Nottinghamshire 20 for 1 trail Surrey 240 (Elgar 59, Ashwin 6-69) by 220 runs
What felt like one of Nottinghamshire’s better days may prove to be so only if a depleted batting line-up can somehow find the resolve that has deserted them so many times this season and match Surrey, who had to battle for almost every run on a slow, turning pitch.
You would not be inclined to risk a lot of money on it happening. Only on six occasions this year have Nottinghamshire exceeded Surrey’s score and they have lost their top two batsmen, Chris Nash and Ben Duckett, to injury. Of those who are available, none has an average higher than mid-20s.
You would certainly not be wise to bet heavily on their staying in Division One. They began this round 37 points adrift at the bottom of the table and of the five matches they have left, even the least negative voices in the dressing room admit that they need to win three at the very least, including this one in particular.
It felt like a good day for them only because Surrey, whose own struggles leave them only 40 points better off than Nottinghamshire, were never really on top. Well set at 104 for 2 at lunch after the toss granted them their wish to bat first, they were not able to build on that position anything like as emphatically as they had hoped.
This was largely down to R Ashwin, the Indian bowling machine on whose shoulders Nottinghamshire’s hopes of survival weigh heaviest. Ashwin appears to be tireless. This is only his third match for the county yet he has already bowled 157 overs. They can only have imagined he would wheel in, hour after hour, so uncomplainingly.
On a used pitch obviously prepared for his delectation, Ashwin took six Surrey wickets for 69 runs, including all of the top four. But for the second match in a row, he also inspired and encouraged Nottinghamshire’s youngest player, the 20-year-old left-arm spinner Liam Patterson-White, who followed an eventful yet ultimately successful debut at Taunton last week by taking his first wickets on home soil.
Floored by such a severe bout of tonsilitis on the opening day in Somerset that he had to go to hospital, he returned to take 5 for 73 in the second innings, and while it was in a losing cause the young man admitted the experience of working alongside Ashwin, who also took five wickets, had advanced his education considerably.
He put what he learned to good use here, taking 3 for 62 from 22 overs. Having celebrated his maiden Trent Bridge wicket when Will Jacks offered him a rather tame return catch during the afternoon session, Patterson-White made the most important breakthrough as Nottinghamshire sought to snare the final four wickets after tea by dismissing Rikki Clarke leg before with a nicely flighted, turning delivery, and followed that by spinning one back a long way to bowl Morne Morkel, who was deceived enough to offer no stroke.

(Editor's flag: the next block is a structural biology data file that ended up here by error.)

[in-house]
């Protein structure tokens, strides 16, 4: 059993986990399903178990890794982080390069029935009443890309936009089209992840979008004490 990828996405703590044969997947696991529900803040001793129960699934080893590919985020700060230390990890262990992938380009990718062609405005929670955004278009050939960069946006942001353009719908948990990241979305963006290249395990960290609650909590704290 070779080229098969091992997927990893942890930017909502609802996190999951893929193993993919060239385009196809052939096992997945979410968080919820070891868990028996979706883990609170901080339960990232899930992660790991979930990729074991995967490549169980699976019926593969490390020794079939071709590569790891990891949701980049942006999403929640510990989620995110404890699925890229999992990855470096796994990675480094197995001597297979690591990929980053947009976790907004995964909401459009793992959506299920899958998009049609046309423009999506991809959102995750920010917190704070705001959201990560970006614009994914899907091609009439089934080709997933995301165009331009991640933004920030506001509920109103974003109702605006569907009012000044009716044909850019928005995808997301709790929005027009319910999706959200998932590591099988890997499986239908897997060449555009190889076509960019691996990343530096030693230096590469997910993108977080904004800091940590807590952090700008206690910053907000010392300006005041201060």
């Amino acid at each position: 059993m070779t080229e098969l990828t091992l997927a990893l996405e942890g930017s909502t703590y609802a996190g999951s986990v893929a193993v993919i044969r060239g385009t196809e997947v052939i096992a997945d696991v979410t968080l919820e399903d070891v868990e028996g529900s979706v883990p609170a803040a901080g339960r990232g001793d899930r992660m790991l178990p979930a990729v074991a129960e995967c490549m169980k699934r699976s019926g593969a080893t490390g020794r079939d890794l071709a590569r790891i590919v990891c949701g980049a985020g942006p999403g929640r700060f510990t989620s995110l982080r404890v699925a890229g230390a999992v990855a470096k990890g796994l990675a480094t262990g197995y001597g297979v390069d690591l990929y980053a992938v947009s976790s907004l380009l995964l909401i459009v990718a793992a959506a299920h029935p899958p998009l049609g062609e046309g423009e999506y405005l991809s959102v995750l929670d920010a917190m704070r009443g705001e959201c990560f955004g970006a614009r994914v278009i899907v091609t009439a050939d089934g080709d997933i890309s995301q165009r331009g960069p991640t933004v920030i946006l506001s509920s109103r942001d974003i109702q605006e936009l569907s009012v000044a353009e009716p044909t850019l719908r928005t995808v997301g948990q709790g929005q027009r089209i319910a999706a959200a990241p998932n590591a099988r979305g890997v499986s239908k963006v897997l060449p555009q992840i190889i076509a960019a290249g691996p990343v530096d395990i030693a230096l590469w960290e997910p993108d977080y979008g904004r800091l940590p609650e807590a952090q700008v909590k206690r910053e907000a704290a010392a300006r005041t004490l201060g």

Clarke, whose patient resistance spanned almost two hours, was the third-highest scorer in the Surrey innings after Dean Elgar and Jamie Smith, who shared the best partnership of the innings in adding 81 for the third wicket and might have made a good few more, individually, had they not fallen victim respectively to the best ball and the best catch of the day.
Elgar, who batted with calm authority after Ashwin – into the attack inside the first 30 minutes of play – had dismissed makeshift opener Ryan Patel with his fourth delivery, completed an 82-ball half-century soon after lunch but then lost his off stump as he failed to keep out a terrific ball from the Indian Test bowler that would have seen off most batsmen.
Smith, the wicketkeeper whose batting form has earned him a run of games and who now has the gloves with Ben Foakes away with England Lions, batted sensibly for an hour and a half before falling foul of the sharp reactions of Ben Slater, fielding at short-leg, who held a fine catch off the face of the bat, giving Ashwin his fourth success. Nonetheless, a day after his 19th birthday, Smith had made an important contribution.
Surrey, without Sam Curran, also on Lions duty, and Mark Stoneman, who is missing for family reasons, have welcomed back their young spin bowling prospect, Amar Virdi, who turns 21 next week.
Virdi was a sensation last season, bouncing exuberantly into the title-winning side with 39 wickets. He suffered a back injury during the winter and struggled to regain his overall fitness, prompting director of cricket Alec Stewart to subject him to a regime of “tough love” in order to get him back in shape.
Looking suitably trim, he was handed the new ball alongside Morkel, who immediately looked a dangerous proposition on this surface and sent Nottinghamshire into the pavilion one down after facing 11 overs, forcing Slater to fend a rising ball off his hips to be caught at short leg.